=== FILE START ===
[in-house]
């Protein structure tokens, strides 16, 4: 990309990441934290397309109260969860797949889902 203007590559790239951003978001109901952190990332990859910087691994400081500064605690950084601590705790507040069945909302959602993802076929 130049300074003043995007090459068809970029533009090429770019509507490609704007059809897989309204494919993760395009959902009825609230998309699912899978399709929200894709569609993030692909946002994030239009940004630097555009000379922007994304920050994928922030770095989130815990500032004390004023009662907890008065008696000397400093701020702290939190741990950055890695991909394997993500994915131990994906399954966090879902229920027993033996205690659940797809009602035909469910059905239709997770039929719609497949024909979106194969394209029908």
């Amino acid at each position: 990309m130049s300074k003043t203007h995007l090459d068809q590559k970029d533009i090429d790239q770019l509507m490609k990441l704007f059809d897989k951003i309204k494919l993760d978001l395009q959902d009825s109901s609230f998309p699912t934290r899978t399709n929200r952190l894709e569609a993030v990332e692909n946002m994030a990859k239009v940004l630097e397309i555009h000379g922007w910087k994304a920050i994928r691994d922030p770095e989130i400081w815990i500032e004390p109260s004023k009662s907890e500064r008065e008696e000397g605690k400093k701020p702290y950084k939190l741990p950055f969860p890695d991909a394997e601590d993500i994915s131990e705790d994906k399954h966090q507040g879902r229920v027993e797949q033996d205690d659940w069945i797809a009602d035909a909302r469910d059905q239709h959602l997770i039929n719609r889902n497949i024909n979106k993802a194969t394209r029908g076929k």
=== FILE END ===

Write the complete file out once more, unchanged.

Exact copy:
[in-house]
């Protein structure tokens, strides 16, 4: 990309990441934290397309109260969860797949889902 203007590559790239951003978001109901952190990332990859910087691994400081500064605690950084601590705790507040069945909302959602993802076929 130049300074003043995007090459068809970029533009090429770019509507490609704007059809897989309204494919993760395009959902009825609230998309699912899978399709929200894709569609993030692909946002994030239009940004630097555009000379922007994304920050994928922030770095989130815990500032004390004023009662907890008065008696000397400093701020702290939190741990950055890695991909394997993500994915131990994906399954966090879902229920027993033996205690659940797809009602035909469910059905239709997770039929719609497949024909979106194969394209029908």
């Amino acid at each position: 990309m130049s300074k003043t203007h995007l090459d068809q590559k970029d533009i090429d790239q770019l509507m490609k990441l704007f059809d897989k951003i309204k494919l993760d978001l395009q959902d009825s109901s609230f998309p699912t934290r899978t399709n929200r952190l894709e569609a993030v990332e692909n946002m994030a990859k239009v940004l630097e397309i555009h000379g922007w910087k994304a920050i994928r691994d922030p770095e989130i400081w815990i500032e004390p109260s004023k009662s907890e500064r008065e008696e000397g605690k400093k701020p702290y950084k939190l741990p950055f969860p890695d991909a394997e601590d993500i994915s131990e705790d994906k399954h966090q507040g879902r229920v027993e797949q033996d205690d659940w069945i797809a009602d035909a909302r469910d059905q239709h959602l997770i039929n719609r889902n497949i024909n979106k993802a194969t394209r029908g076929k």